The first time George dragged the spoons off Montauk he caught a 44-pounder. The next fish weighed 46 pounds. He had found his lure. But George is the first to admit that just dragging the Secret Spoon around the ocean won’t catch fish.

“This is a 50-percent lure,” George says. “Fifty percent of the success will come from the lure; the other 50 percent from how you fish it.”

Spoon Feeding

SPOON BRIGADE: Secret Spoons range in size from 14 inches, left, down to nine inches long.
Photo: Nathaniel Welch

We dropped our spoons in the water off Great Eastern Rip, just as the tide approached what George considers the witching hours. “These spoons work best during the first and last hour and a half of the tide,” he says.

At these times, George can work the current to keep the push on his lures at roughly three knots.

The line of charter boats already working the rip had little to report. Most chatter on the radio centered on the slow pick of small fish, but George was unfazed. He fishes his spoons on eight-foot St. Croix trolling rods. His Penn 4/0 and 6/0 reels are spooled with 60-pound Malin wire and marked in 50-foot intervals up to 300 feet. The wire is tied to 20 feet of 150-pound fluorocarbon leader and connected to the spoon via a 200-pound Spro Power swivel. Given the large sweep of water covered by the spoons, only two rods can be fished. And to keep the two lures from fouling on each other, George places the rods in outrodders. (For the record, the IGFA does not recognize fish caught on wire line. The Secret Spoons can also be trolled with braid.)

TO THE WIRE: George employs a two-rod trolling spread aboard the NicoleMarie.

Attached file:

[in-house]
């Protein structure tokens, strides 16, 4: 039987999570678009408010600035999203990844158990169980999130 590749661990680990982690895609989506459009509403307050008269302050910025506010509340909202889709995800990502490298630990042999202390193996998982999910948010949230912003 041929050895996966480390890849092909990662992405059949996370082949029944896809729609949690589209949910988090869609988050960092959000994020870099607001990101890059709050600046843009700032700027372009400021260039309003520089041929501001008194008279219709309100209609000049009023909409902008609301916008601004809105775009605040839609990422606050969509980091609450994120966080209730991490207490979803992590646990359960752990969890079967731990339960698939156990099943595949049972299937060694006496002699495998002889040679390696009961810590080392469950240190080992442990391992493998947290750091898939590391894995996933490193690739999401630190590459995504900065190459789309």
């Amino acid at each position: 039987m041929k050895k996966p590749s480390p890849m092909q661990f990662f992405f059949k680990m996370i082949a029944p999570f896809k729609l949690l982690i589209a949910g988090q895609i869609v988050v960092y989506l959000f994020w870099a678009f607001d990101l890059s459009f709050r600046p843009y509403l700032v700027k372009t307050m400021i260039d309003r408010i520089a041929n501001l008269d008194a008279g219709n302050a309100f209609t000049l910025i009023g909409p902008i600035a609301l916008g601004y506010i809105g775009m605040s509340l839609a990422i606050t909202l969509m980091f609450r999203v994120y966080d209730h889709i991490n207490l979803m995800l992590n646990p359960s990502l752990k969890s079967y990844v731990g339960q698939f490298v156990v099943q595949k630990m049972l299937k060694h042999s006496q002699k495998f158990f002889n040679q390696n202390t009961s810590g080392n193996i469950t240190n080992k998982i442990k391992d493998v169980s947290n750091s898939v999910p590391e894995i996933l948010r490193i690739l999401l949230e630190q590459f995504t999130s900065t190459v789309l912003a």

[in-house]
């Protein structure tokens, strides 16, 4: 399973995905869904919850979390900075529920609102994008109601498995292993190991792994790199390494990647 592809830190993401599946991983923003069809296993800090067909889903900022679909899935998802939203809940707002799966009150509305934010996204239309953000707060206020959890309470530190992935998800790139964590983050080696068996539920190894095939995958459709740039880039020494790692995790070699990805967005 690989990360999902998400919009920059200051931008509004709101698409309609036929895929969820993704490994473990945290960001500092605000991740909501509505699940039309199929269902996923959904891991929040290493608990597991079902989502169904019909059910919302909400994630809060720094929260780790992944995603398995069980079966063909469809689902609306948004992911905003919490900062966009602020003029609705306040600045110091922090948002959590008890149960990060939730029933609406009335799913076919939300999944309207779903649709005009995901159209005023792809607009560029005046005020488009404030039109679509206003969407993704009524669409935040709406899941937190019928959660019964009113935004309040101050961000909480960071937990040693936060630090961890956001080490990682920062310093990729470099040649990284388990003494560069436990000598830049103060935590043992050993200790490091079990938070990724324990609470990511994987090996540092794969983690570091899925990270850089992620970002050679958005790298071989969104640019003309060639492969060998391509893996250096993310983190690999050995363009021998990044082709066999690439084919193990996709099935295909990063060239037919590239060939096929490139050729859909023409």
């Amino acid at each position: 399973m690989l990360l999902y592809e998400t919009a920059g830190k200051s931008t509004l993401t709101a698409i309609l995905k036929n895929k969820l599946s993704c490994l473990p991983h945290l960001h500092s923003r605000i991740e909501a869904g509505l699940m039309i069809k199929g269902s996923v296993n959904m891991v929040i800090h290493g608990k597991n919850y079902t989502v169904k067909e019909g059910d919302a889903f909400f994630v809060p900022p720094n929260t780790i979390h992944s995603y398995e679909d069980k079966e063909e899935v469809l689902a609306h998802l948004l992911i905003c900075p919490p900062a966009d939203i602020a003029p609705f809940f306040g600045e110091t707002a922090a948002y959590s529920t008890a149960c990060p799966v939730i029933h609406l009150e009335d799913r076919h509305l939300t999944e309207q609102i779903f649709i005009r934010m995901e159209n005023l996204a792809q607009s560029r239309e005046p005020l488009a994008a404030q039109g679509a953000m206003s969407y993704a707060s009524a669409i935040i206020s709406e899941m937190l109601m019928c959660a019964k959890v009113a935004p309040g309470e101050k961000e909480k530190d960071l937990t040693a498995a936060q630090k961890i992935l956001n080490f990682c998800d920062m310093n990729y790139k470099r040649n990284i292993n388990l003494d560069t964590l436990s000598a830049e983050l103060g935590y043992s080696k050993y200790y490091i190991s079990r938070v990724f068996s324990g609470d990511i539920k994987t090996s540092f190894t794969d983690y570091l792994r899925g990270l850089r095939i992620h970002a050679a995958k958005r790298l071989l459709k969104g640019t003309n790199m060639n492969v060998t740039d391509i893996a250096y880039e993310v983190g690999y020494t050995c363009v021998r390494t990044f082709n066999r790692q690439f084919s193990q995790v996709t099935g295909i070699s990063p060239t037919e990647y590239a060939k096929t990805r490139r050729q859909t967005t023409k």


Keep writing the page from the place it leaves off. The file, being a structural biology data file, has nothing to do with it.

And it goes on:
Illustration: Pete Sucheski

Our spoons found only big bluefish at Great Eastern, and as we started losing the tide George picked up and headed for Block Island to fish the Submarine Channel. As we approached, George explained some of the finer points of dragging the Secret Spoon. He likes to keep the spoons within five feet of the bottom at all times and often pulls them into a quartering current for best results.

“If you go downtide on a two-knot current, and the boat is traveling at three knots over ground, then the spoons aren’t working properly,” he says. George also makes sure to drag the spoons by any knoll or bottom irregularity. “That’s where the big fish is, and she’s not going to move far to eat.”

Our lines weren’t in the water long before the port rod started bucking. Not long after, we had a 36-pound striper in the boat.

“Now,” he says, “let’s find a big one.”

George says the Secret Spoon has seen success up and down the striper coast. Over the winter he had anglers calling from Virginia. One guy called to tell George he was catching so many fish that he extended his vacation by three days, and he needed more spoons delivered by the next day. Another angler from Connecticut called to stock up for spring, fearing he might not be able to get his hands on the spoons come summer.

For sure, the spoons aren’t cheap. The nine-inch model sells for $38 (George does not yet sell the two larger models). And it takes some practice and patience to learn how to troll them properly, but no doubt, they will catch big fish.

“When I’m out by myself, I troll only the 14-inch version,” George says. “I might go a few hours without a bite, but when I get one, it’s a big fish. I know the world record is swimming off Montauk. It’s only a matter of time before we cross paths.”

RIGHT ANGLES: Outrodders are used to keep the spoons from fouling.
Photo: Gary Caputi

To book a trip with Jimmy George, call (631) 831-3217 or visit


More Uncategorized